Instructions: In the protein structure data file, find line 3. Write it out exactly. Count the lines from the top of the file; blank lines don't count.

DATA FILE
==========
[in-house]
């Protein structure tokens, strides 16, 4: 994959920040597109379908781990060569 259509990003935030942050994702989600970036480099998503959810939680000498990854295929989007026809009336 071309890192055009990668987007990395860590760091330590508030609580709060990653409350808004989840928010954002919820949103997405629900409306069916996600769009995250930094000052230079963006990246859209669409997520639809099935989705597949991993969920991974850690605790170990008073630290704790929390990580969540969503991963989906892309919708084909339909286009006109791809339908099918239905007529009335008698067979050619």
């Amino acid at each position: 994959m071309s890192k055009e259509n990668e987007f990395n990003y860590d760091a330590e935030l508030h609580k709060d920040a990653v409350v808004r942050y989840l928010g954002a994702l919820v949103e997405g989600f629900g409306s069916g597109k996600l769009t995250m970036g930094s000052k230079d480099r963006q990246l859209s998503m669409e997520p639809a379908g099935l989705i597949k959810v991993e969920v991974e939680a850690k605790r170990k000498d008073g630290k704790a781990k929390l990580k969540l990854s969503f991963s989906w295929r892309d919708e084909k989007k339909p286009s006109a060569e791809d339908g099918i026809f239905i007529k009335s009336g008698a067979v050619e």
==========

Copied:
């Amino acid at each position: 994959m071309s890192k055009e259509n990668e987007f990395n990003y860590d760091a330590e935030l508030h609580k709060d920040a990653v409350v808004r942050y989840l928010g954002a994702l919820v949103e997405g989600f629900g409306s069916g597109k996600l769009t995250m970036g930094s000052k230079d480099r963006q990246l859209s998503m669409e997520p639809a379908g099935l989705i597949k959810v991993e969920v991974e939680a850690k605790r170990k000498d008073g630290k704790a781990k929390l990580k969540l990854s969503f991963s989906w295929r892309d919708e084909k989007k339909p286009s006109a060569e791809d339908g099918i026809f239905i007529k009335s009336g008698a067979v050619e």